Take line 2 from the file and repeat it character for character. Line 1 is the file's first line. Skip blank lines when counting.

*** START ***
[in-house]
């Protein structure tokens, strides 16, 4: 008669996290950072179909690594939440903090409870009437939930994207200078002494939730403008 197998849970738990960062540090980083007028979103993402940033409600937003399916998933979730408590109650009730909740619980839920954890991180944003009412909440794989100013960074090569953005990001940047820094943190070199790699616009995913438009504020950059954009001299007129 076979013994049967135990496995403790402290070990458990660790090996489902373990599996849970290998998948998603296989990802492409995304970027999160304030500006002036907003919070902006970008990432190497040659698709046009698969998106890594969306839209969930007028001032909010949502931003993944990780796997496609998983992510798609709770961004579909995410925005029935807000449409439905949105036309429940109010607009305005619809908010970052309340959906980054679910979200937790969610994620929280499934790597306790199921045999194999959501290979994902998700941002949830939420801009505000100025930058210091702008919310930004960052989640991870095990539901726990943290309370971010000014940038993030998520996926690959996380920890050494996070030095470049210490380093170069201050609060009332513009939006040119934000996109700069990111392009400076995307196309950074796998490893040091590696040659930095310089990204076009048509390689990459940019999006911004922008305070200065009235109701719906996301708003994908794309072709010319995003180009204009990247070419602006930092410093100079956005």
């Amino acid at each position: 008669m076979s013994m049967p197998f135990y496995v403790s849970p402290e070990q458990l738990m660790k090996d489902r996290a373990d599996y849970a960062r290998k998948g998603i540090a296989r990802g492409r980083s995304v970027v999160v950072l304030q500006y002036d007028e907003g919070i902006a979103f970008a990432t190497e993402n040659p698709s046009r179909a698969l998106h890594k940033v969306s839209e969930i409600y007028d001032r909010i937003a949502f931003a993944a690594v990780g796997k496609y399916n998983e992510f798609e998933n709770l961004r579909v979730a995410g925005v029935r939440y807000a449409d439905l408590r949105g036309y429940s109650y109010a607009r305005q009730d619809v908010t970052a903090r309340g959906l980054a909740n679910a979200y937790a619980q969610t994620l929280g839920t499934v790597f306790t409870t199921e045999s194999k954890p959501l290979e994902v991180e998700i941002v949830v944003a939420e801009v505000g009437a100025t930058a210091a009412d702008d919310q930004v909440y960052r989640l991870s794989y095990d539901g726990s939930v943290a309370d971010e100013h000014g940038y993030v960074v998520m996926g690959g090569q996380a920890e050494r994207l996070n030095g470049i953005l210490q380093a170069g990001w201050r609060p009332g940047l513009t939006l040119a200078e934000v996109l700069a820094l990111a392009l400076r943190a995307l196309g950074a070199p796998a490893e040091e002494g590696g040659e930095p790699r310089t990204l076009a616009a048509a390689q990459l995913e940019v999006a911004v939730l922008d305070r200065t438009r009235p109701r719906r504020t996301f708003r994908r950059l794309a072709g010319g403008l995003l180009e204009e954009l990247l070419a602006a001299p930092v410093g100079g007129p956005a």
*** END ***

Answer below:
């Protein structure tokens, strides 16, 4: 008669996290950072179909690594939440903090409870009437939930994207200078002494939730403008 197998849970738990960062540090980083007028979103993402940033409600937003399916998933979730408590109650009730909740619980839920954890991180944003009412909440794989100013960074090569953005990001940047820094943190070199790699616009995913438009504020950059954009001299007129 076979013994049967135990496995403790402290070990458990660790090996489902373990599996849970290998998948998603296989990802492409995304970027999160304030500006002036907003919070902006970008990432190497040659698709046009698969998106890594969306839209969930007028001032909010949502931003993944990780796997496609998983992510798609709770961004579909995410925005029935807000449409439905949105036309429940109010607009305005619809908010970052309340959906980054679910979200937790969610994620929280499934790597306790199921045999194999959501290979994902998700941002949830939420801009505000100025930058210091702008919310930004960052989640991870095990539901726990943290309370971010000014940038993030998520996926690959996380920890050494996070030095470049210490380093170069201050609060009332513009939006040119934000996109700069990111392009400076995307196309950074796998490893040091590696040659930095310089990204076009048509390689990459940019999006911004922008305070200065009235109701719906996301708003994908794309072709010319995003180009204009990247070419602006930092410093100079956005």